Whilst we were stopped I noticed my GPS bracket was looking somewhat lopsided. A closer look showed it had broken on one side and the vibration had split the other. The trail was taking its toll. When the compacted tyre tracks on the trail led into another dwelling/dead-end we were pretty pissed off. The trail ahead didn’t have so much as a hoof print on it although the ‘stripe’ through the landscape indicated it had once been a regular trail. Again we rode on, climbing the rocky, water damaged trail, our unspoken concerns exactly the same. With the trail no-longer used, would we encounter a washout that had no route-around? The next descent was the section for which Nick coined the term ‘Road of Stones’. It was like riding on marbles, big marbles and at the bottom my unspoken concern – an unrepaired washout. I sat in the shade provided by Rosie and filtered drinking water whilst waiting for Nick. We had two options. 1 – Return the way we’d come. 2 – Find a way across the washout. There was no way we could return up the Road of Stones as we’d have been riding directly into the sun and we’d have crashed our brains out attempting it. Returning would have meant camping for the night and there was no-way I wanted to awake to more of this. We had to find a way across the washout. As it happens, our viewpoint from where we’d stopped made it look much worse than it actually was and once stood in the washout it wasn’t hard to work out how to cross it. We rode on. Again my thoughts returned to the Babusa Pass. This was hard going on Rosie which meant it would have been impossible for me on Lady P, yet I did make it across the Babusar Pass (Pakistan) on Lady P – albeit with a lot of help. Atop the next ridge so the track turned 90° left to descend into a flat valley. Down in the valley was a hacienda, the first sign of life since entering the Road of Stones and sign also of improving roads. Seeing it though was one thing, getting there was another.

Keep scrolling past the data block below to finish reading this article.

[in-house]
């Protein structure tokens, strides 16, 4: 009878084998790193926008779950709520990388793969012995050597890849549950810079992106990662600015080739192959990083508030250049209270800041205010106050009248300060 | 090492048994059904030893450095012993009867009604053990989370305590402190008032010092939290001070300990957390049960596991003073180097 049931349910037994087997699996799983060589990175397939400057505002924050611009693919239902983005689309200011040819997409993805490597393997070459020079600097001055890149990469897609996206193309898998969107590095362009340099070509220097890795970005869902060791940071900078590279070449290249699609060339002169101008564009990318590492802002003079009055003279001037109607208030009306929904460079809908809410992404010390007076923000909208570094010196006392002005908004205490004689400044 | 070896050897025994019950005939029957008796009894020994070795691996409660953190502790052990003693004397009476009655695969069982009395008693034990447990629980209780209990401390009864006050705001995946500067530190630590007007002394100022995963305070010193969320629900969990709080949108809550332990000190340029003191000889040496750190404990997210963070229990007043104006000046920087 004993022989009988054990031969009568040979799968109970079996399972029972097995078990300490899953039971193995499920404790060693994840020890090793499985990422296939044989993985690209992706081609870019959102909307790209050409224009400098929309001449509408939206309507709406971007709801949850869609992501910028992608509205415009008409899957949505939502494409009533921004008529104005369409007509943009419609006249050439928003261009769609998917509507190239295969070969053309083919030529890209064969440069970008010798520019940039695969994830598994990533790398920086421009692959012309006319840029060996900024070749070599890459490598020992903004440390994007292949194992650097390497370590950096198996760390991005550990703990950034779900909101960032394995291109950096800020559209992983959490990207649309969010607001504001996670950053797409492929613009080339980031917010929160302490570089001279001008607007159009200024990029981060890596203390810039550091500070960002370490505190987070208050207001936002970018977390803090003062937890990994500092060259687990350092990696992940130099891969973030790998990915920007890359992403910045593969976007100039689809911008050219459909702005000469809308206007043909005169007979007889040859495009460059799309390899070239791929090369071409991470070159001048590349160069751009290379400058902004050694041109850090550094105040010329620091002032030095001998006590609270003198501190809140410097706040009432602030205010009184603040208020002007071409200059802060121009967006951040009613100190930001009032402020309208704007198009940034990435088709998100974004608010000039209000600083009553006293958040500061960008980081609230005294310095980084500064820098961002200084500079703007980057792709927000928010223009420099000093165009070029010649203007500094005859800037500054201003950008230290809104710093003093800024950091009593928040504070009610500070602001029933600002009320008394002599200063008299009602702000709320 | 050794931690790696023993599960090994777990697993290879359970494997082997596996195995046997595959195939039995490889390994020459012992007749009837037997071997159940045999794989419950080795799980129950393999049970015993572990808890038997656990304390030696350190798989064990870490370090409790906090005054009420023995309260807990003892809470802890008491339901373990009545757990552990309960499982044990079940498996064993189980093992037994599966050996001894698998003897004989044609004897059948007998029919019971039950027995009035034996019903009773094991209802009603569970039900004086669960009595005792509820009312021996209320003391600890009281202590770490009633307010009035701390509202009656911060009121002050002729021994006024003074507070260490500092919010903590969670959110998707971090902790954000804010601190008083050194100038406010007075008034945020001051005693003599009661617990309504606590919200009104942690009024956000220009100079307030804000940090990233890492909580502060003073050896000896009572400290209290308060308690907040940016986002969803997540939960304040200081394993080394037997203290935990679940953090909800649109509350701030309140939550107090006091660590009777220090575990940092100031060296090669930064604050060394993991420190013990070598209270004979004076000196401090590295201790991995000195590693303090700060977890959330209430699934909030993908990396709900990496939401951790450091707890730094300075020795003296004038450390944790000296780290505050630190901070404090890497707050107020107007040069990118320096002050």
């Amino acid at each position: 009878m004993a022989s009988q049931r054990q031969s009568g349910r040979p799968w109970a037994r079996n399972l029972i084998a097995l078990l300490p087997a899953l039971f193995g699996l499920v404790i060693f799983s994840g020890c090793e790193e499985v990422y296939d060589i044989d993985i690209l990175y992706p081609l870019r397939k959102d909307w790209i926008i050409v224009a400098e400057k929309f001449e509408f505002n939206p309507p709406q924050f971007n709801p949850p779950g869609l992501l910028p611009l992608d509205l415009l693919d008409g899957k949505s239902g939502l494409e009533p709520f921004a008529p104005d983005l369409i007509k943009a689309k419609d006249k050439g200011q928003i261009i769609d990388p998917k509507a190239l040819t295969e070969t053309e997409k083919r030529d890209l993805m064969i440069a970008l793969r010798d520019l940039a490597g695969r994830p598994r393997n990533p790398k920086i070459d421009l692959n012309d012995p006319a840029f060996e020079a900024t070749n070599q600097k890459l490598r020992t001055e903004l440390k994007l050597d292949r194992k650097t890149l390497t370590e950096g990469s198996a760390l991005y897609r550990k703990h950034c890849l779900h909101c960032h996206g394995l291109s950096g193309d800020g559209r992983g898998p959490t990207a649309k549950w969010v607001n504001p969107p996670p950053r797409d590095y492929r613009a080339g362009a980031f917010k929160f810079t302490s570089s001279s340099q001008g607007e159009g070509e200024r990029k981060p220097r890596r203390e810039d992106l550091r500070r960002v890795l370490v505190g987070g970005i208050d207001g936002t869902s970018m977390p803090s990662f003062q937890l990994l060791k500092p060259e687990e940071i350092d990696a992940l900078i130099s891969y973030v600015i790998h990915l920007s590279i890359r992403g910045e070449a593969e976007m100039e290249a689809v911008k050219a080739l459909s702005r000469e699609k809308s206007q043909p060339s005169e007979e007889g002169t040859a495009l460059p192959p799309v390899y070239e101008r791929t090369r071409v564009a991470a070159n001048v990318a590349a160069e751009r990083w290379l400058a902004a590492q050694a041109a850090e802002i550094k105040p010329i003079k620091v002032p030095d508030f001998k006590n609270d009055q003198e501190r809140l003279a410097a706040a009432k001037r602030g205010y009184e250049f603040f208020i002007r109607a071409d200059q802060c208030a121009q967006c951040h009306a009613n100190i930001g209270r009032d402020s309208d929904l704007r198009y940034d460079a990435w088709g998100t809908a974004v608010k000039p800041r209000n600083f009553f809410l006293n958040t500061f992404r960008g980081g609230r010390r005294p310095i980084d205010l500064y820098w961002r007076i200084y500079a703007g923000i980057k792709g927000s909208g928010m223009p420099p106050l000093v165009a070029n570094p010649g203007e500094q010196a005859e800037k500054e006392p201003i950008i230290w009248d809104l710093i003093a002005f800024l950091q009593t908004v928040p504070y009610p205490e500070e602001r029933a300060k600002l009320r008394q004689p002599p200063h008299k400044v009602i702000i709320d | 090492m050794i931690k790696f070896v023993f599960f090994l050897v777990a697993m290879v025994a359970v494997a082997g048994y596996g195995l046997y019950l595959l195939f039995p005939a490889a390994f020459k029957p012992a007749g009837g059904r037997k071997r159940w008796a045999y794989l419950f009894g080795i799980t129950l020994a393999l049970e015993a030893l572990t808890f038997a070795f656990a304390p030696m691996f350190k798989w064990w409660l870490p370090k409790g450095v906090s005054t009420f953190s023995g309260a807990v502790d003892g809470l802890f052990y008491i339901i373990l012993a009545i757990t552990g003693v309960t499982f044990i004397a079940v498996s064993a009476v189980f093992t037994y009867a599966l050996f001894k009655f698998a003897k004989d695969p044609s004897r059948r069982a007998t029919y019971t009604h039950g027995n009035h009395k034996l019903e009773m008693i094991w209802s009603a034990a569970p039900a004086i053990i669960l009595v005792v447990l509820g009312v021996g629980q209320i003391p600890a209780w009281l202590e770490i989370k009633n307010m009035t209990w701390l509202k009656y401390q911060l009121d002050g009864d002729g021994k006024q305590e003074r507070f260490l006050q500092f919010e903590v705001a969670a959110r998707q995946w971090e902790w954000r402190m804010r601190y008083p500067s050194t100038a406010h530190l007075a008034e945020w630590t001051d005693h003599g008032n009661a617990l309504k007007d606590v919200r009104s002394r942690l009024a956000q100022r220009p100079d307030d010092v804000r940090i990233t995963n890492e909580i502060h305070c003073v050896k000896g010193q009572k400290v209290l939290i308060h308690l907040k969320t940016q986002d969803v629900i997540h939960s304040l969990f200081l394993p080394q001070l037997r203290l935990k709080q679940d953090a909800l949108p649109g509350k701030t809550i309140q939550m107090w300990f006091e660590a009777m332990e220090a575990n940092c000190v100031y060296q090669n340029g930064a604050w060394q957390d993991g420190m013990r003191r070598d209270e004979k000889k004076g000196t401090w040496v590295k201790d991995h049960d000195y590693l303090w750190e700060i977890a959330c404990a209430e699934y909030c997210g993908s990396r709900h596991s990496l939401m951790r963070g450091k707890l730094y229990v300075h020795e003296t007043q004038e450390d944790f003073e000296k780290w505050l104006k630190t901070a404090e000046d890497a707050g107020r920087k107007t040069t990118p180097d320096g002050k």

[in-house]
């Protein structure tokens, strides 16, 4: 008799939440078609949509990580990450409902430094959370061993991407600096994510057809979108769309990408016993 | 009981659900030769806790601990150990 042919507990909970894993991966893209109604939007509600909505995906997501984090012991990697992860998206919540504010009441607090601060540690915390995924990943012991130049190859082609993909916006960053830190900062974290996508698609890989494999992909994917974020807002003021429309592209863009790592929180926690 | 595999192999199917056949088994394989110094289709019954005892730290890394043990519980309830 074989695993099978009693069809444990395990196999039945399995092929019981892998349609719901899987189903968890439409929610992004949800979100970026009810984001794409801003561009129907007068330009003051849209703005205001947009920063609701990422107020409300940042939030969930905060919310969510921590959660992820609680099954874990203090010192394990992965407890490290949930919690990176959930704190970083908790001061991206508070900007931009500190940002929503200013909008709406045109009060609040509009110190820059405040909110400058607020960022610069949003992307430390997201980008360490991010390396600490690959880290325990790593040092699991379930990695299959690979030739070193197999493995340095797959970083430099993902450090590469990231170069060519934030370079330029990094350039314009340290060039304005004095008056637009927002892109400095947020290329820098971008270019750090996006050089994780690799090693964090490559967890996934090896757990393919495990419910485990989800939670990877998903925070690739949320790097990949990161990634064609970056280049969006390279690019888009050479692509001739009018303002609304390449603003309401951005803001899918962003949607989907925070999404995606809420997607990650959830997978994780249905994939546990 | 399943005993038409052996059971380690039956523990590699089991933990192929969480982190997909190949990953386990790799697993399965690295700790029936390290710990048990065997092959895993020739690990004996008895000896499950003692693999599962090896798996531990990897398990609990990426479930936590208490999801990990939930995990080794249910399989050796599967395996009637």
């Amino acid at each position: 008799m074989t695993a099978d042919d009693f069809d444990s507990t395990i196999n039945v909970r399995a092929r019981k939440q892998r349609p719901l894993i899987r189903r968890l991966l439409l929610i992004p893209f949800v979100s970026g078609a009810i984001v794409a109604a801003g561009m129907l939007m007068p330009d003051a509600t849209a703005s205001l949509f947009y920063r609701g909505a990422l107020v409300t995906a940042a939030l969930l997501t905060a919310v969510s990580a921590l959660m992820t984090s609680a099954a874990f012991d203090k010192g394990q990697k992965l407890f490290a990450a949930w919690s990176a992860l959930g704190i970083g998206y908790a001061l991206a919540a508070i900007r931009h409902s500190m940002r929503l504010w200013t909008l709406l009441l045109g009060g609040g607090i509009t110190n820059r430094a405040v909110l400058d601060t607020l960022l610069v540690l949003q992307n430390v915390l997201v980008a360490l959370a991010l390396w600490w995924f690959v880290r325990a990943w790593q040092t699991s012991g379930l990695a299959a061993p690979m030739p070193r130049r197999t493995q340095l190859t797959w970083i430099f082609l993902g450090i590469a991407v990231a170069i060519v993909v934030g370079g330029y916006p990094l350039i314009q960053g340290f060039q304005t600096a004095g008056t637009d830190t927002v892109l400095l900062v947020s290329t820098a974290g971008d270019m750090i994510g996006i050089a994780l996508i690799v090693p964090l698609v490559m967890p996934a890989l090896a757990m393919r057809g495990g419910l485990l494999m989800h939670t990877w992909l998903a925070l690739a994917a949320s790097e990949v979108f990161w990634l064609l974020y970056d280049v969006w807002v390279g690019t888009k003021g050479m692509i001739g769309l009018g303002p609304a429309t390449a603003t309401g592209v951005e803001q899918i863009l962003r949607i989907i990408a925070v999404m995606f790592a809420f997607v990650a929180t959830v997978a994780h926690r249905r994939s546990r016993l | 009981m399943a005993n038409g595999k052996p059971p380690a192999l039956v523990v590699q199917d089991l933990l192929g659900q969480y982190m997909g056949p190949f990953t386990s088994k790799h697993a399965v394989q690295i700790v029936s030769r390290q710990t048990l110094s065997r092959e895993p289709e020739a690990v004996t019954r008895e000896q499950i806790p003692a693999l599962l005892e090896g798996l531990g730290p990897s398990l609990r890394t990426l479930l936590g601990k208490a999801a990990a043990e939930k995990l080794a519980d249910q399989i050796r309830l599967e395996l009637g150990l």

A series of rock steps led to a trail of loose rocks that continued into the valley. I couldn’t roll over them quickly as I’d have bottomed out the engine and so I slowly rolled over each step, my left foot bracing against the hillside for balance. Once over the steps I could pick p some speed over the rocks until the track turned 90° right onto a trail of loose volcanic pumice (again like riding on marbles). Several hundred metre’s later the track met with the one emerging from the hacienda and so I parked and walked back for Nick. I found him just around the last bend. He fallen again (no surprise given the going) but he and Rudolph were unharmed, just exhausted.
From atop the next ridge we could see a track stretching out straight across the valley. Once on it we crossed two huge boulder fields that had had a path cleared across them. A real indication to the hurricane that it turns out had created all the damage. From here on the track was still pretty rough and on occasion sandy but I found 3rd gear for the first time that day and we covered the next 15km quite quickly. Ahead of me I saw a clearing and then a road sign – ROSARITO. We’d found the main track. As Nick arrived so I held up my hand for a high-five. “Feck that!” he said… “Give me a hug!” It had been one of those days.
Despite having ridden just 70km we pitched our tents in a dried-up river bed and pooled our resources for dinner.
What’s the chance…ptI
We were both by now out of food and water so instead of taking our chances west we rode east back to Rte1. It was also my sisters birthday so I needed to find Wi-Fi and ‘Skype’ her. Riding east along the main track we noticed the signs indicating we were on the Baja 1000 route. Compared to the previous day it was like riding on a billiard table and we cruised along in 4th gear. At the main road I stopped to clan my chain and as I was doing so I looked up towards the sound of two bikes approaching from the south. I put my hand up to wave only to realize it was Joe & Pete! They couldn’t believe it either and turned around for a chat and a story swapping session.
After our efforts of the previous days we decided to hit the beach and found a nice spot under a basic palapa at the end of a bay south of Loreto. We stayed for a couple of days, swimming, diary writing, reading.
Having not made it to San Isidro we were faced with the long boring stretches of Rte1. Time to get comfortable…
Our only break came in the middle of a looooooong straight section of road through Ciudad Constitución where, for the first time since Peru, I found the fantastic spicy fish dish ‘Ceviché’.
Back on the dirt
Further south a track led NE towards the sea at Bahiá Coyote. The first 60km was in excellent condition but it was the last 30km that was always going to be questionable. Once again all the maps contradicted one another. I won’t take you along for the ride this time but soon after the next photo it went a little like this…
Track rapidly deteriorated, became rocky, became rain rutted, often steep, Nick couldn’t select 2nd gear, we could see the sea, it got dark, we rode on, the track became narrow and sandy, hemmed in by cactus, Nick fell, we straightened his bike, we found another track leading to a clearing and pitched our tents.